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Publication #PP-181

2016 Florida Citrus Pest Management Guide: Ch. 25 Tristeza1

P.D. Roberts, M.E. Hilf, P.J. Sieburth, W.O. Dawson, and R.H. Brlansky2

Citrus tristeza virus (CTV) is a major cause of the decline and eventual death of trees on sour orange rootstocks. Initially, affected trees have small leaves and twig dieback. Diseased trees often produce a crop of very small fruit. Eventually, large limbs die back and the tree gradually declines. In some cases, trees may suffer from quick decline and wilt and die in a matter of weeks. On sour orange rootstock, some isolates of CTV cause an incompatibility at the budunion, which results in the loss of fibrous roots and reduced ability for water uptake. Bark flaps cut from across the graft union of declining trees often show pitting consisting of small holes (honeycombing) on the inside face of the bark flap from the rootstock side of the union. Quick decline trees may only have a yellow-brown stain at the budunion, and not show the honeycombing. Only trees on sour orange rootstock are affected by tristeza decline. Sweet oranges usually are more affected than grapefruit, whereas lemons on sour orange rootstock are not affected by tristeza decline.

Citrus tristeza virus has a wide range of isolates of varying symptom severities. Mild isolates have been widespread in Florida for many years and these have been widely disseminated by aphids and in budwood. Such isolates do not usually cause decline of scions on sour orange rootstocks. Budwood infected with decline-inducing isolates often produces stunted trees when propagated on sour orange. The incidence of decline has gradually increased since the introduction of Toxoptera citricida (the brown citrus aphid), possibly due to more effective spread of the virus by this vector. Groves on sour are declining rapidly, and many trees on tolerant rootstocks are now infected but show no symptoms.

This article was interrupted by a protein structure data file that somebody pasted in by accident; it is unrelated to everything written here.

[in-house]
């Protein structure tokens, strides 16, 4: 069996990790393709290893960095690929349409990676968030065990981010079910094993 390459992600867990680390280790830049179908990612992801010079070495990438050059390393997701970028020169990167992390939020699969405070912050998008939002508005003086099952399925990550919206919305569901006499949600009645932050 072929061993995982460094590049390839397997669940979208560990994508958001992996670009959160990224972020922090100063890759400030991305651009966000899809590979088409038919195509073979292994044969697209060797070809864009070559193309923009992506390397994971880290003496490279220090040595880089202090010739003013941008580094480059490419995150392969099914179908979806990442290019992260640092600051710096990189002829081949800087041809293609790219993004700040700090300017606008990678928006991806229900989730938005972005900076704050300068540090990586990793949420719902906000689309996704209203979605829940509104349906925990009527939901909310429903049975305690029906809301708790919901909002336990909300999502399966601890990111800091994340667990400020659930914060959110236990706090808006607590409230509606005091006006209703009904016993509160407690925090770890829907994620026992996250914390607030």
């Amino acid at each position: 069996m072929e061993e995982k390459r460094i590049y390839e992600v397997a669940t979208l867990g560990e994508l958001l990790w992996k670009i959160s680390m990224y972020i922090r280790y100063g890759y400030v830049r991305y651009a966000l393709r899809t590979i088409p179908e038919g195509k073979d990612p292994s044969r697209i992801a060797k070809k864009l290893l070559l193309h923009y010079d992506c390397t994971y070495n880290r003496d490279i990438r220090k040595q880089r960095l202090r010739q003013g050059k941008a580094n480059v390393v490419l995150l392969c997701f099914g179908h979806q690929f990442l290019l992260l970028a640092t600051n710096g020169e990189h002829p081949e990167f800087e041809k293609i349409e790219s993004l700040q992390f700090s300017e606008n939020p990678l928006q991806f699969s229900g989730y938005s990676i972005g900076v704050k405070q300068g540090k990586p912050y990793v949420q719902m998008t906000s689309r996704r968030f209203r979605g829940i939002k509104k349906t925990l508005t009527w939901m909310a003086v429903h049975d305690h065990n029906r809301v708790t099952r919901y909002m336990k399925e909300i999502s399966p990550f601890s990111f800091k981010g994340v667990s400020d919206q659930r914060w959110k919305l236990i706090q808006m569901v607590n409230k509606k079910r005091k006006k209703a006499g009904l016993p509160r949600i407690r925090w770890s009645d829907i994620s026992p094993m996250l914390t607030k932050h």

In some countries, CTV isolates occur that also cause stem-pitting in citrus scions regardless of the rootstock used. Grooves and pits appear in the wood of the trunk, branches, twigs and rootstocks. Externally, branches may be twisted and ropy, and twigs may become brittle. Trees affected severely by stem-pitting grow poorly and have lower yields and smaller fruit. Limes and grapefruit are most commonly affected by stem-pitting, but sweet oranges also may be affected. Tangerines are generally tolerant of stem-pitting isolates, and show no symptoms. Isolates that cause decline of sweet orange on sour orange also may cause stem-pitting in trees on other rootstocks, but many decline isolates produce no stem pitting in grapefruit or oranges. Isolates that are closely related to severe stem-pitting isolates found in other countries recently have been found in Florida. Some of these isolates give a degree of sweet orange stem pitting, but it is not yet known whether they cause economic losses in field trees.